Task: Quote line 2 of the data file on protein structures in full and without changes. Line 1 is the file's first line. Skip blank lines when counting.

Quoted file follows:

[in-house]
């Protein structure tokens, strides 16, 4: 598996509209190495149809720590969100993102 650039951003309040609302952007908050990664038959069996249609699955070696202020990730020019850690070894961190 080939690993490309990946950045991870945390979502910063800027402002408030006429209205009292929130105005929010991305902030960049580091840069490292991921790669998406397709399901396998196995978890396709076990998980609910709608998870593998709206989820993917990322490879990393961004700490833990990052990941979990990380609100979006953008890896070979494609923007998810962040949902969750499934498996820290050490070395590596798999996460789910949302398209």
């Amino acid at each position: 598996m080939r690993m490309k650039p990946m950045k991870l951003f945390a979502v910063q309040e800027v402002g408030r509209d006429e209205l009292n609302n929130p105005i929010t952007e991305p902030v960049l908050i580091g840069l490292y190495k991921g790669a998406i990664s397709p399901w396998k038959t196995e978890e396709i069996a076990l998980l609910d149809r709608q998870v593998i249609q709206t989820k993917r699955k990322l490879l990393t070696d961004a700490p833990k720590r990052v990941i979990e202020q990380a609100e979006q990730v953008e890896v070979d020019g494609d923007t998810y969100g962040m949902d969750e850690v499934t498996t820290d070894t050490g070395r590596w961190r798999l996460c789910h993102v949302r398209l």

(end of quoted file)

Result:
């Protein structure tokens, strides 16, 4: 598996509209190495149809720590969100993102 650039951003309040609302952007908050990664038959069996249609699955070696202020990730020019850690070894961190 080939690993490309990946950045991870945390979502910063800027402002408030006429209205009292929130105005929010991305902030960049580091840069490292991921790669998406397709399901396998196995978890396709076990998980609910709608998870593998709206989820993917990322490879990393961004700490833990990052990941979990990380609100979006953008890896070979494609923007998810962040949902969750499934498996820290050490070395590596798999996460789910949302398209």